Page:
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Enhanced herbicide metabolism induced by 2,4-D in herbicide susceptible Lolium rigidum provides protection against diclofop-methyl

Authors

  • Heping Han,

    1. Australian Herbicide Resistance Initiative, School of Plant Biology, Faculty of Natural and Agricultural Sciences, University of Western Australia, Crawley, WA, Australia
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  • Qin Yu,

    Corresponding author
    • Australian Herbicide Resistance Initiative, School of Plant Biology, Faculty of Natural and Agricultural Sciences, University of Western Australia, Crawley, WA, Australia
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  • Gregory R Cawthray,

    1. School of Plant Biology, Faculty of Natural and Agricultural Sciences,University of Western Australia, Crawley, WA, Australia
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  • Stephen B Powles

    1. Australian Herbicide Resistance Initiative, School of Plant Biology, Faculty of Natural and Agricultural Sciences, University of Western Australia, Crawley, WA, Australia
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Correspondence to: Qin Yu, Australian Herbicide Resistance Initiative, School of Plant Biology, University of Western Australia, Crawley, WA 6009, Australia. E-mail: qin.yu@uwa.edu.au; yuqin@plants.uwa.edu.au

Abstract

Background

The auxinic herbicide 2,4-D amine is known, in vitro, as a cytochrome P450 inducer. The current study uses 2,4-D pre-treatment, at the whole plant level, to study mechanism(s) of non-target site based herbicide resistance to the ACCase-inhibiting herbicide diclofop-methyl in Lolium rigidum.

Results

The 2,4-D pre-treatment caused up to 10-fold shift in LD50 and GR50 in dose–response to subsequently applied diclofop-methyl in a herbicide susceptible L. rigidum population. Foliar uptake and translocation of 14C-diclofop-methyl did not differ in 2,4-D pre-treated versus untreated plants. HPLC analysis revealed that de-esterification of diclofop-methyl to toxic diclofop acid was similar, but further metabolism of diclofop acid to non-toxic metabolites was significantly (1.8-fold) faster in 2,4-D pre-treated than untreated plants. HPLC profile of major polar metabolites was similar when L. rigidum and diclofop-methyl tolerant wheat were compared, but wheat metabolised diclofop acid three-fold faster than L. rigidum. In addition, 2,4-D pre-treatment also induced cross-protection against the ALS-inhibiting herbicide chlorsulfuron, and the known P450 inhibitor malathion can reverse this effect.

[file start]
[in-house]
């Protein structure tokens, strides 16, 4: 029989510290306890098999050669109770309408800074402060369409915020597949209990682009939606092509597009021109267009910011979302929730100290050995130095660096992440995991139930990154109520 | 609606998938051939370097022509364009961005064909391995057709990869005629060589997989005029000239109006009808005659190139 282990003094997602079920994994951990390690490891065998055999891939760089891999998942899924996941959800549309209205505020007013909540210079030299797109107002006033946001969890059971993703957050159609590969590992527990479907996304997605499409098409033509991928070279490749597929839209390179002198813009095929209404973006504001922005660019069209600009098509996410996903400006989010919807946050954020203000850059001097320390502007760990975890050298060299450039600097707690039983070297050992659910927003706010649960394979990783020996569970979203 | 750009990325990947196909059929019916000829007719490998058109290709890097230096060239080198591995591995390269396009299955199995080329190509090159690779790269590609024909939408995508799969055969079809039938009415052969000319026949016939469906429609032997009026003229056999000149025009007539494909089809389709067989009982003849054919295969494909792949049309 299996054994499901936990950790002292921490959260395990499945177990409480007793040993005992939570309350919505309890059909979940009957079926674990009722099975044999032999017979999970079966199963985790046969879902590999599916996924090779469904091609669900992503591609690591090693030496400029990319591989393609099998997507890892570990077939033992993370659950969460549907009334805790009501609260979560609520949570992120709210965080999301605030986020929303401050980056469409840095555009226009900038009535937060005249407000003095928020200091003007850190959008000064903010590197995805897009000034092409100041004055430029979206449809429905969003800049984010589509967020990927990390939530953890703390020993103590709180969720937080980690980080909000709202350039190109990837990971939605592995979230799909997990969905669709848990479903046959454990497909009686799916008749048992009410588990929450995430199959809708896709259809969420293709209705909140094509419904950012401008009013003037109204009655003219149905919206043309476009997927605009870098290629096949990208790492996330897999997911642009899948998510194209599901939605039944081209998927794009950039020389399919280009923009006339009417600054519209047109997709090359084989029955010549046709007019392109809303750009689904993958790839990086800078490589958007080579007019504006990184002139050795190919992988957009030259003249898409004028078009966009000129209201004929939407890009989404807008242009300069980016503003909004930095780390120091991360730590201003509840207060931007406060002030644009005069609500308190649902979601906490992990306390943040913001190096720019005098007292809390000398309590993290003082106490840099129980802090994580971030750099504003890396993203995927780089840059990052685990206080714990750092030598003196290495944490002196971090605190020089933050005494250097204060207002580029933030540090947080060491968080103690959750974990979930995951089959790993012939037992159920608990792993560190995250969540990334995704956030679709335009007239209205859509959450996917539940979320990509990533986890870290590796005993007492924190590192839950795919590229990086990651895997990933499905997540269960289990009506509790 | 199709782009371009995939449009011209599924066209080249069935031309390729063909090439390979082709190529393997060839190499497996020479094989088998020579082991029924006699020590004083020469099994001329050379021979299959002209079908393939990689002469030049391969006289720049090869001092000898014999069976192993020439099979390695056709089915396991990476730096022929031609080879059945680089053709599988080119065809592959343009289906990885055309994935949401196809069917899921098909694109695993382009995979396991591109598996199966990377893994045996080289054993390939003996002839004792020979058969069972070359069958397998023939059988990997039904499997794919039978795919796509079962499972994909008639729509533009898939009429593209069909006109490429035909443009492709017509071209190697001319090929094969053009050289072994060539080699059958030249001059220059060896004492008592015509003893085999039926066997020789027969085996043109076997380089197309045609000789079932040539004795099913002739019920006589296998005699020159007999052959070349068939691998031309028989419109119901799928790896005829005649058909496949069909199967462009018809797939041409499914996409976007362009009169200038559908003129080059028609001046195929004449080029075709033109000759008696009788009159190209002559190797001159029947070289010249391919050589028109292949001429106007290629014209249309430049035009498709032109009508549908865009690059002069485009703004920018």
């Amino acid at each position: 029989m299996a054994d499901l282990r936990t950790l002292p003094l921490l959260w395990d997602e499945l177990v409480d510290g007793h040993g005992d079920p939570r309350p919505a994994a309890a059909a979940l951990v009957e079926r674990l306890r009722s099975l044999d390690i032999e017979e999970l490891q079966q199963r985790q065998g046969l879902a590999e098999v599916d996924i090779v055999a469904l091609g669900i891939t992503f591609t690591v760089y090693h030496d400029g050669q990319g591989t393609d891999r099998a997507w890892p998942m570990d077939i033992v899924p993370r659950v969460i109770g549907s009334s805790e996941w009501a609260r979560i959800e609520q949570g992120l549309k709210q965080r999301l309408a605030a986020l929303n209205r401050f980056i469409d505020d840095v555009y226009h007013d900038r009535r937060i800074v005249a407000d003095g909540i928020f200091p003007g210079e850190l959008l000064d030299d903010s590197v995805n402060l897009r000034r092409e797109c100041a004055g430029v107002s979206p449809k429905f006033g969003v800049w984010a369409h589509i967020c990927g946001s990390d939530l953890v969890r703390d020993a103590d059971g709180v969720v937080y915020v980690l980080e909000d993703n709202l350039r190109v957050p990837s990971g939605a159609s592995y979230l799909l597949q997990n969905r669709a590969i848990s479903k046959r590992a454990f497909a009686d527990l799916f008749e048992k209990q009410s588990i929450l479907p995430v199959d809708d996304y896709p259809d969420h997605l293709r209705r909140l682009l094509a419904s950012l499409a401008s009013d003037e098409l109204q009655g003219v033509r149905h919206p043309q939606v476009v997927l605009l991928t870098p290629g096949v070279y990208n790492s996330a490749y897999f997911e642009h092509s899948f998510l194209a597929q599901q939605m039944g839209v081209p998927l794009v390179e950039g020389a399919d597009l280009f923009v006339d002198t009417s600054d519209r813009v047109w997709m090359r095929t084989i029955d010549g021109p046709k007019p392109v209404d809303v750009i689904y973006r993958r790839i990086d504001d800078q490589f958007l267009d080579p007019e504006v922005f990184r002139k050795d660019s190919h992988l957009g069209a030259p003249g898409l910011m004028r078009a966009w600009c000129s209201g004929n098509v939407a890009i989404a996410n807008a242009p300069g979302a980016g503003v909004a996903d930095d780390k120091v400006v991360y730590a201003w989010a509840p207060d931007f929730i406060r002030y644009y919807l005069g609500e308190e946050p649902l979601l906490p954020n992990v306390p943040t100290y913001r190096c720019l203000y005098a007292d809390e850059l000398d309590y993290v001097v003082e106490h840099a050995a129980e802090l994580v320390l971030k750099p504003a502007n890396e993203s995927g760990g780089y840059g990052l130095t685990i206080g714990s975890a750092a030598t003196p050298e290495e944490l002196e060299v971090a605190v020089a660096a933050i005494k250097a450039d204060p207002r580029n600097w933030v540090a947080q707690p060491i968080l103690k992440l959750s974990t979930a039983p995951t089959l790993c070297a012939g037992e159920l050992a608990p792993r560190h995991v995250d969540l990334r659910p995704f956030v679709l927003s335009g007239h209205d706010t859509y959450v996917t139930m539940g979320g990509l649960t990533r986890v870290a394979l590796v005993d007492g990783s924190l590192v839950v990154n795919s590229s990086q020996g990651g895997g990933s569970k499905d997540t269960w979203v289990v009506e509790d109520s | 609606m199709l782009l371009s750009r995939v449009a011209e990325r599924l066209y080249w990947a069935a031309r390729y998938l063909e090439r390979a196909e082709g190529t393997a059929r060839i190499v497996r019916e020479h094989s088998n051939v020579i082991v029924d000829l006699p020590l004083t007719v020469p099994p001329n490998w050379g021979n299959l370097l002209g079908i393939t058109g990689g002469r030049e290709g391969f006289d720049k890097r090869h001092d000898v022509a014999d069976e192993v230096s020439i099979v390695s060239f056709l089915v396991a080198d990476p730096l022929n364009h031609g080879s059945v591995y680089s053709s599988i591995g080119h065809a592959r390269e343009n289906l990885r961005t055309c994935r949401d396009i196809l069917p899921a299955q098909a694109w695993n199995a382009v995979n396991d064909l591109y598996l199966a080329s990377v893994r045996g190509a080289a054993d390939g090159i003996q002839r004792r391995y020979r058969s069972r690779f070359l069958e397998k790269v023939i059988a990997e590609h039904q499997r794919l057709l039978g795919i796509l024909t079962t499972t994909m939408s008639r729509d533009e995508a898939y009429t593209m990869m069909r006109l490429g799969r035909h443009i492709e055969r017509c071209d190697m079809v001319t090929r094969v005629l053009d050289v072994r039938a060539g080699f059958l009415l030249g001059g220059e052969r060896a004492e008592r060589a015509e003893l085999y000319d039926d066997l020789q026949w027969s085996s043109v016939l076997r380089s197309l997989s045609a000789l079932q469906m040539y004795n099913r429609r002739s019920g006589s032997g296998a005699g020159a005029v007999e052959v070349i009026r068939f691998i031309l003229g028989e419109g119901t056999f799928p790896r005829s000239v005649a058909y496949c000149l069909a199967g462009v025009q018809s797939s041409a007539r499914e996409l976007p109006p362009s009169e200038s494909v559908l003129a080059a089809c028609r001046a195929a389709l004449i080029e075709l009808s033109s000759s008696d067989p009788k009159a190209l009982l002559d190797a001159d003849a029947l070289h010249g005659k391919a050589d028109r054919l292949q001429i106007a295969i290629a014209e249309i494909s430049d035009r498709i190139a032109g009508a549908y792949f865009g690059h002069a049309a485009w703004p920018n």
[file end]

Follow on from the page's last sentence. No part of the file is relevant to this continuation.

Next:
Conclusions

Protection against diclofop-methyl provided by 2,4-D pre-treatment in susceptible L. rigidum is associated with higher rates of herbicide metabolism, mirroring that identified in field-evolved, non-target site-based diclofop-methyl resistant populations. 2,4-D may induce higher level expression of herbicide-metabolising genes hence providing protection, and therefore, this 2,4-D induction system can be used, in combination with other genomic approaches, to assist isolating cytochrome P450 and other genes that are involved in herbicide metabolism and endow herbicide resistance in L. rigidum. © 2013 Society of Chemical Industry

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